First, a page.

Staging Principles: Casting Advice from Terry Gilliam

An extra quickie from the AV Club interview. The best casting philosophy I’ve ever heard:

Terry Gilliam: […] I think Johnny [Depp] is interesting, because he has kind of become the great clown, and the one everybody loves. Because nobody does what he does. He dances on high wires when he does it. [Laughs.]
AV Club: This is something the two of you share.
TG: That’s why it’s a joy working with him for me, because we just start on each other’s shoulders.
AVC: Is that a criterion for you as far as working with people? That they’re willing to be up there on the wire with you and not look down?
TG: That’s exactly it. I want brave people. Fearless ones. A good actor just goes out and leaps off the edge and develops wings on his way down, hopefully. That’s the kind of people I really enjoy working with. Playing safe isn’t much fun. I like danger. It’s controlled danger, always, and that’s why I hope I don’t lure too many good actors down into the pits with me, because I hope they maintain their own unique talents. That’s what’s important with someone like Parnassus, like Chris Plummer. No mater how much I tried to lure him into my world of silliness, he maintained his dignity—which is important. [Laughs.] So I cast knowing that these people will be strong and they’re not going to be too easily seduced by me.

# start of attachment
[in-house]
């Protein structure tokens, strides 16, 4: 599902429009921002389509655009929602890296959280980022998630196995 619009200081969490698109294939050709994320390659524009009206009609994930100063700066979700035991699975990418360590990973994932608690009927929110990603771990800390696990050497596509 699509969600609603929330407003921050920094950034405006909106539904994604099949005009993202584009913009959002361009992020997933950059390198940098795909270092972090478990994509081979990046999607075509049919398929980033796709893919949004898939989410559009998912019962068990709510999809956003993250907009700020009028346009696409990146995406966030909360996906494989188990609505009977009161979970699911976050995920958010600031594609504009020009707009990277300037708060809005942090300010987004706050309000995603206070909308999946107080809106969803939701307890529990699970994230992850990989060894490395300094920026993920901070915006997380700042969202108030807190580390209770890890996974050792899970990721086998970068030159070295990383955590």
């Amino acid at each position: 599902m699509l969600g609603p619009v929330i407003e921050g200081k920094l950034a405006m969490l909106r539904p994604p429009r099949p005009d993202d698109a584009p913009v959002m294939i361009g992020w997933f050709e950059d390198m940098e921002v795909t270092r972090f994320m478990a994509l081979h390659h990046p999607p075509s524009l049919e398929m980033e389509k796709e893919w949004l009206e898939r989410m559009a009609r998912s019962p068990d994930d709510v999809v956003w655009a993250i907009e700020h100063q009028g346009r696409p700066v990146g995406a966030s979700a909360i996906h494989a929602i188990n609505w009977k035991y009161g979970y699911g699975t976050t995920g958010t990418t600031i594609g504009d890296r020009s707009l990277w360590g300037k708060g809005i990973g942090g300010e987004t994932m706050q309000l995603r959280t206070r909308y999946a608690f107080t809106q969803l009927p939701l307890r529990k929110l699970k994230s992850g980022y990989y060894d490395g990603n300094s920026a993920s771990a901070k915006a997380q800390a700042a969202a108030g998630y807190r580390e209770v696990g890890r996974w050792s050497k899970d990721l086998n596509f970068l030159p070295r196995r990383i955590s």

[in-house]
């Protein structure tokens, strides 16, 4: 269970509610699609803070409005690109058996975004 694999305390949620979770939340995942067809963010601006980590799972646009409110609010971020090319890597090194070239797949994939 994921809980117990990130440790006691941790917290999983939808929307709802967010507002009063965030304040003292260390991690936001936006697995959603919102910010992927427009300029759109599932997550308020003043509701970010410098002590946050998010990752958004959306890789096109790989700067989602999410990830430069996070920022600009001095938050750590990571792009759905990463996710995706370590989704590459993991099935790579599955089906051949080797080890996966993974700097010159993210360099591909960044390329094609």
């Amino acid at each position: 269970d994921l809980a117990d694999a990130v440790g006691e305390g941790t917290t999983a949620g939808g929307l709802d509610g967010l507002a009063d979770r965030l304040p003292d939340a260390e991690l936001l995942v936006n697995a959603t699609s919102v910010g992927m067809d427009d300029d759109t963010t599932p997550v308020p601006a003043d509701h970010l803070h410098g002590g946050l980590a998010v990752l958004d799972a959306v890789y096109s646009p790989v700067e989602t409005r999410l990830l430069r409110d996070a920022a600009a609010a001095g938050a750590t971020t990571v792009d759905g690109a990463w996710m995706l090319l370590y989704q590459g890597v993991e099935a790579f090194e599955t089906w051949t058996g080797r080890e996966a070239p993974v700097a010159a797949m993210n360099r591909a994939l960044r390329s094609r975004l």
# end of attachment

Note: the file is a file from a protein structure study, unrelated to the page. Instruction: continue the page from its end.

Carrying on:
AVC: You can put ridiculous makeup on him, and it will still be Christopher Plummer underneath.
TG: That’s it. That’s the key to it. That’s what was interesting about Heath. He always managed to keep his feet on the ground, no matter what he was doing. That’s why I like working with good actors.

In short, says Gilliam, you need to trust me when I do this to you:

Got that, Johnny?

And no complaining about your costume!


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